LOS ANGELES — Singer-songwriter Chelsea Wolfe marked a birthday last week. She’s kept busy for much of 2019, releasing her meditative folk album The Birth of Violence and embarking on an acoustic tour. While her current sound has become less intense than it was during 2017’s Hiss Spun cycle, her set at the Palace Theatre proved her emotional and atmospheric power within a more stripped-down context.
From the first two cuts, “Flatlands” and “American Darkness,” Wolfe’s persona was palpable. She stood like a specter in a carpathian forest. Distancing herself from the crushing heaviness she previously used, her rapturous voice and rustic acoustic guitar proved just as engaging.
With Ben Chisholm layering intoxicating soundscapes of keyboard and guitar, Wolfe also used lighting and stage props to breath new life to the cuts from Birth of Violence. Where the record remained compellingly subdued, cuts like “The Mother Road” and “Be All Things” achieved a sweeping effect. Nuance still pervaded over hard-hitting riffs, but the sense of size Wolfe achieved with little more than her voice and guitar remained impressive throughout the set.
While records like Abyss and Hiss Spun lend themselves to her heavier side, Wolfe always had a folky side. It was great to hear her reintroduce cuts like “Boyfriend” and “Cousins of the Antichrist” alongside her newer numbers. It highlighted Birth of Violence as a sort of full-circle album, re-envisioning her roots after years of growth. This was most obviously exemplified through her singing, which was nothing short of breathtaking.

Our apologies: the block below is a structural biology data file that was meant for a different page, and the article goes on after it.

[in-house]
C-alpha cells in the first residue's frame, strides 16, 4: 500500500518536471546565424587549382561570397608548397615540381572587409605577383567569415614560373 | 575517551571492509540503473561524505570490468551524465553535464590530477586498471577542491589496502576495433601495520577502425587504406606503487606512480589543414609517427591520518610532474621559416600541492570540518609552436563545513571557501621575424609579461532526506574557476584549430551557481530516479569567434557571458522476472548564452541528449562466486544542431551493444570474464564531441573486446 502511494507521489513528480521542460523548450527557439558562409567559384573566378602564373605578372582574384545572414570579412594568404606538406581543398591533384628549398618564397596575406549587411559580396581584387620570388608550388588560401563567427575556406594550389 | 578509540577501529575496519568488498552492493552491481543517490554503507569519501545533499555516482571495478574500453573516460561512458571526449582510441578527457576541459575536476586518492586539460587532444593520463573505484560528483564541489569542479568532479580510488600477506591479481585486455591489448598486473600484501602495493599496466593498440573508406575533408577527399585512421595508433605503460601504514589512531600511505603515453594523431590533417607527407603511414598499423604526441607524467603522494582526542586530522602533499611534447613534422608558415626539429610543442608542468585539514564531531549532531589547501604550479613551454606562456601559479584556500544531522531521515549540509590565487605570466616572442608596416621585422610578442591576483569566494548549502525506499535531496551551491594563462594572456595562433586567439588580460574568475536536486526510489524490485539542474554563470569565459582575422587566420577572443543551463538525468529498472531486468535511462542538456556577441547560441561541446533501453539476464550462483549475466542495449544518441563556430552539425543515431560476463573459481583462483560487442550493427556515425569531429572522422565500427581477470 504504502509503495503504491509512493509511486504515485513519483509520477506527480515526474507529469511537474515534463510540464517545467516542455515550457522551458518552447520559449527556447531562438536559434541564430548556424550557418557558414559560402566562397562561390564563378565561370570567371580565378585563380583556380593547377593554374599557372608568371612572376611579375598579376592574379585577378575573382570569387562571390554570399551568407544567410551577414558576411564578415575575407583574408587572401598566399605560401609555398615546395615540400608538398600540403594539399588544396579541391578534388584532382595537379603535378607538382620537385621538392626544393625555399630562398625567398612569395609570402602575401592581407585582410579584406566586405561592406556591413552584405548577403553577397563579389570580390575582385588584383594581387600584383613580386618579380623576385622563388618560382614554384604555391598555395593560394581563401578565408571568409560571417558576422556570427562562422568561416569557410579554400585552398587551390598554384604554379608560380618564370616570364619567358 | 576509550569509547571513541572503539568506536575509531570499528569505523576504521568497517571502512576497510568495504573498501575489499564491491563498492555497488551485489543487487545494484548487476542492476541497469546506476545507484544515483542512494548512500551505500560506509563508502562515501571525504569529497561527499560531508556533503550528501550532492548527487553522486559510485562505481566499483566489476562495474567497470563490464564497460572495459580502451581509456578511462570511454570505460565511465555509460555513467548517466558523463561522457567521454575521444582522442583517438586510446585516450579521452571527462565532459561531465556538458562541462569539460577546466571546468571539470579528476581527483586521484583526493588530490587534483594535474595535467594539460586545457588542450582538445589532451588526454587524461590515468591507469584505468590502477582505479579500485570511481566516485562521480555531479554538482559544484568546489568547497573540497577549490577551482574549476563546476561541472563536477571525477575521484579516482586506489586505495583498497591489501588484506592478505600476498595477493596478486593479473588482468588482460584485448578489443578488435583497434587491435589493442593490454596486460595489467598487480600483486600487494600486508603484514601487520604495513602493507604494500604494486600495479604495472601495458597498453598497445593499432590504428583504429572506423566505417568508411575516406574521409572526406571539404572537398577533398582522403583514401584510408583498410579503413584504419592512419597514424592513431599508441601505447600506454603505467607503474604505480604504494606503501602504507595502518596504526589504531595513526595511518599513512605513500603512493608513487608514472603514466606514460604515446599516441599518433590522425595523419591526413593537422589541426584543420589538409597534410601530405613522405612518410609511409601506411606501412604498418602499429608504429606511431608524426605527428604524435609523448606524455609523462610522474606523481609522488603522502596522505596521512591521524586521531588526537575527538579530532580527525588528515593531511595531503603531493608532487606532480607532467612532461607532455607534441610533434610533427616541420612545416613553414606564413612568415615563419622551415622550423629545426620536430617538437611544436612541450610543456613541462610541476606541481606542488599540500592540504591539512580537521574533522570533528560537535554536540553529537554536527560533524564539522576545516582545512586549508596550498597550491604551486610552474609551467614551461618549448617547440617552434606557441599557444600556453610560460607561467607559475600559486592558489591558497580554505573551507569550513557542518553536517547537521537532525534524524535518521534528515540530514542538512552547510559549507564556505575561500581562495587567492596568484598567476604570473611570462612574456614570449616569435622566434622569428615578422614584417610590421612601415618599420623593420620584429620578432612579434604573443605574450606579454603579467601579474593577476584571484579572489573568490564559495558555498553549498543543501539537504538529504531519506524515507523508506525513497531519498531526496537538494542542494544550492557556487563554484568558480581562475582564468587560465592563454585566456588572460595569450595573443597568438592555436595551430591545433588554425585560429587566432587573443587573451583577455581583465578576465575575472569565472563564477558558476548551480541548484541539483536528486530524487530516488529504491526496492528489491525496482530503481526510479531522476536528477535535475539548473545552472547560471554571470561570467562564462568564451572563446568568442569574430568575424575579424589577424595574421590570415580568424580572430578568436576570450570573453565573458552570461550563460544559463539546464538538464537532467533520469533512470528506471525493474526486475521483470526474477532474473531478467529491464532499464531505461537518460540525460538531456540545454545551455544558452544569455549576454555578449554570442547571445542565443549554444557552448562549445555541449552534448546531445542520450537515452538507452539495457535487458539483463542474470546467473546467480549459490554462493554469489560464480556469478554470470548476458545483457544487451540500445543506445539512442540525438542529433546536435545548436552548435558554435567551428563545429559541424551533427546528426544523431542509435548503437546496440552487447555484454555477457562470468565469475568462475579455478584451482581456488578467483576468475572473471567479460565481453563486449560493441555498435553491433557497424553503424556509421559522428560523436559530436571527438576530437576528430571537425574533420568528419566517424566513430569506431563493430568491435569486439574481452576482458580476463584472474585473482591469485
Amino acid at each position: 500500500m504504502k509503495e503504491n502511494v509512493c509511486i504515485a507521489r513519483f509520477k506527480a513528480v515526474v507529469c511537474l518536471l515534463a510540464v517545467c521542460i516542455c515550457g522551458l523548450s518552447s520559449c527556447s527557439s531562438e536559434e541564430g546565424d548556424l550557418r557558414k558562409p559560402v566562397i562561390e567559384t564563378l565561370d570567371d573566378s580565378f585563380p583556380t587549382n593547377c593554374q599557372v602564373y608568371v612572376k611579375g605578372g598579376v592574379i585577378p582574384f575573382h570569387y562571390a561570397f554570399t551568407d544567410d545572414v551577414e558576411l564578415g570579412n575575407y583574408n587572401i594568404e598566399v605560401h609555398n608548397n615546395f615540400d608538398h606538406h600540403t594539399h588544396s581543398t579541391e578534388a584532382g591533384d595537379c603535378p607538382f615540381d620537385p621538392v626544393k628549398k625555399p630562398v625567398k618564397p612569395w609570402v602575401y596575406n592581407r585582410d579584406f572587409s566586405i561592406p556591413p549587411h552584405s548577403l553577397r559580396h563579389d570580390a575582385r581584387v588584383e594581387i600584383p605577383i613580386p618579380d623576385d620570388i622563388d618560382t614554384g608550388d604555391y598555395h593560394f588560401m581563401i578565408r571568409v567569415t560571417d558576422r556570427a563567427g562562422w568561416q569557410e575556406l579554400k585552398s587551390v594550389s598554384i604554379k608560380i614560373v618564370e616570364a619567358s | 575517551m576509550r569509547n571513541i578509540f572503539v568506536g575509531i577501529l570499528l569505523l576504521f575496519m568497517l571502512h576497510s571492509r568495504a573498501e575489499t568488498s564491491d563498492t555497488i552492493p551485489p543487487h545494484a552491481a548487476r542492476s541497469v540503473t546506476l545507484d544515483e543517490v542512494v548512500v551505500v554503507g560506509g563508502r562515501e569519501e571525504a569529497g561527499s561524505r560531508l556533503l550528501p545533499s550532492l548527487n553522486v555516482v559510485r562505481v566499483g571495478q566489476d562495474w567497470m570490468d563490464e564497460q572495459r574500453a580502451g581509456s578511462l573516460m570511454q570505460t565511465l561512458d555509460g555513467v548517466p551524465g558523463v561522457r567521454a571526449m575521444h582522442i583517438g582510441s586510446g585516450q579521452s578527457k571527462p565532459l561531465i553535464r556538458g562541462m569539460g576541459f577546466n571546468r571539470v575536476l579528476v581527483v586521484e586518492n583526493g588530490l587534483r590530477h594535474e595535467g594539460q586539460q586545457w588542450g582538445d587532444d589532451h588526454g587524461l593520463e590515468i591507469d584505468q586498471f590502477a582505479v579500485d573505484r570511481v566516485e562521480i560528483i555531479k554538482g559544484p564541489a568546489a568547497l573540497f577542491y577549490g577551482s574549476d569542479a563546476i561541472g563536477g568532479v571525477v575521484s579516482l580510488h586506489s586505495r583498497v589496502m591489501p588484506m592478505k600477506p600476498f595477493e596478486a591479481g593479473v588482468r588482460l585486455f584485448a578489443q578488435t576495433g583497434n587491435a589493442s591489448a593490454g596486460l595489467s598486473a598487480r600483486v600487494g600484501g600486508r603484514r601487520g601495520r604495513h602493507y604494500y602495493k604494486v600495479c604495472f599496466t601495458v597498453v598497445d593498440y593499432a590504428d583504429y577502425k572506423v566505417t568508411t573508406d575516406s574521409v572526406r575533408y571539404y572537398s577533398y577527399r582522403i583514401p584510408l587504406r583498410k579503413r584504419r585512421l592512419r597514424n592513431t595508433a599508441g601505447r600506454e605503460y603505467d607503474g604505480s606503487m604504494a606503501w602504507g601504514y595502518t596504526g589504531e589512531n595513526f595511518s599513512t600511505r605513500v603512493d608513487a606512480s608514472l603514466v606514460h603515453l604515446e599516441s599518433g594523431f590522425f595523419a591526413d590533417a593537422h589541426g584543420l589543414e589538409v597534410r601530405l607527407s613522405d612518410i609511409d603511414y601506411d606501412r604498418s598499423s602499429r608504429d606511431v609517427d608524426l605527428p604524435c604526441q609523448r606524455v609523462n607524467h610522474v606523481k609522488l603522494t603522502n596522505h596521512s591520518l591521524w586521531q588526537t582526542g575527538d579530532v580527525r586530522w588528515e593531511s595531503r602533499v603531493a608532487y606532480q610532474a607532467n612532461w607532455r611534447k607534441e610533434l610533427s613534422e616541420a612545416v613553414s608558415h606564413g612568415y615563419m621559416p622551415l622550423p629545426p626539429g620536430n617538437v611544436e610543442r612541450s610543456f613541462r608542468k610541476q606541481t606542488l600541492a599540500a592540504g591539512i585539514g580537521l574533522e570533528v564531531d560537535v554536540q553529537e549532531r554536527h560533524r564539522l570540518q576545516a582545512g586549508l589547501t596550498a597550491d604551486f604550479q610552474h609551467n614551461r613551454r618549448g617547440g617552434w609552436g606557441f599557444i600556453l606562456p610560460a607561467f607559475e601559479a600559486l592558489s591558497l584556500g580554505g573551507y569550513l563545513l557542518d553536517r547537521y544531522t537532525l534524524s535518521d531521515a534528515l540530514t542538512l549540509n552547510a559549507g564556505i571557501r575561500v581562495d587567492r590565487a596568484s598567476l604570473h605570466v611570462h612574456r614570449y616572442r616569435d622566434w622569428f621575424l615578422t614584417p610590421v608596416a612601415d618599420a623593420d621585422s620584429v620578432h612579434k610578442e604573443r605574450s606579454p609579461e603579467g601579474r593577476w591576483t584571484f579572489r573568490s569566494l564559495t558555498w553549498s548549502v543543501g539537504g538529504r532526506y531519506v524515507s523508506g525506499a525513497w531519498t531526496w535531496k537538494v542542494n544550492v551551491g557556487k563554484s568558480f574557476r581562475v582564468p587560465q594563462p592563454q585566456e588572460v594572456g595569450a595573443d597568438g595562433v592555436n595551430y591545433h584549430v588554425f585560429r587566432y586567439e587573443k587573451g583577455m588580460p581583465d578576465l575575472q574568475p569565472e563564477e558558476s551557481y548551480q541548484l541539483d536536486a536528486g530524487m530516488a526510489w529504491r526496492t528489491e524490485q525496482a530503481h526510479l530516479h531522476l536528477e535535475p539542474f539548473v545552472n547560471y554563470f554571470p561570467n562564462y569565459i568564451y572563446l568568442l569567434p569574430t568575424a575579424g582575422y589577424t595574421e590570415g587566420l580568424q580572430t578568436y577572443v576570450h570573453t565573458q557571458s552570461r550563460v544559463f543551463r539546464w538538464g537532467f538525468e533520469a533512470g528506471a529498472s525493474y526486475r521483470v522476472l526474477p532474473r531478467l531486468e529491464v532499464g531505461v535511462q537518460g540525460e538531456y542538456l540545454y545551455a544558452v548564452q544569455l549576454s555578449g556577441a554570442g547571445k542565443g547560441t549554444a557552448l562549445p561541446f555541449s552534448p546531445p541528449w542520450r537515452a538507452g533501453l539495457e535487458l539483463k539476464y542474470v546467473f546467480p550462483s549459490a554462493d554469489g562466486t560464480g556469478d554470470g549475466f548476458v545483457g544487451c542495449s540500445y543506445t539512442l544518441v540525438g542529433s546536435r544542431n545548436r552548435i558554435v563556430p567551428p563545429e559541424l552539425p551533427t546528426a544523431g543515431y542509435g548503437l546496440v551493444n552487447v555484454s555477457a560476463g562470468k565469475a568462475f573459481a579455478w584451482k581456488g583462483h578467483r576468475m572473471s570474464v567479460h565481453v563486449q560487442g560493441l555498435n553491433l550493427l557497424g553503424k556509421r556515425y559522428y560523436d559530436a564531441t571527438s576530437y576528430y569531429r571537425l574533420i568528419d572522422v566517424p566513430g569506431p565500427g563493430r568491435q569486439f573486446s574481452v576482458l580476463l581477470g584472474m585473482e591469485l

Beyond nailing every vocal facet of her songs, Wolfe displayed her versatility through two covers. Her renditions of “Night of the Vampire” by Rocky Erickson and “Woodstock” by Joni Mitchell saw her push her range with persuasive fervor. She made the songs her own, while paying respect to the songwriters who inspired her. During the latter one, she came down from her woody throne to sit next to her partner, a welcome changeup from her austere backdrop.
After ending her set with the hypnotic “Highway,” Wolfe retook the stage to perform “The Way We Used To” as an encore. As she used loop pedals to harmonize with herself, her impeccable musicianship sank in one last time. Wolfe’s performance is a sensory deathtrap that might go unnoticed until she releases it. The jarring snap back to reality becomes just as cathartic as her immersive performances.
Ioanna Gika‘s opening procession treaded a similar path and was filtered through unique sonics. Her diverse stylistic blend translated naturally on the stage. Combining avant-pop, synth-wave, trip-hop and dark folk, her set became equal parts ethereal and danceable. Where the rattling beat of “Messenger” begged people to get out of their seats, the appropriately named “Drifting” became the audio equivalent of lucid dreaming.
While more dense than Wolfe’s performance, Gika’s songs remained incredibly tight. Her beats bumped without overwhelming the keyboards, bass guitar and cello. The latter instrument proved especially effective, providing low end resonence and symphonic undercurrents to the synthetic witchcraft.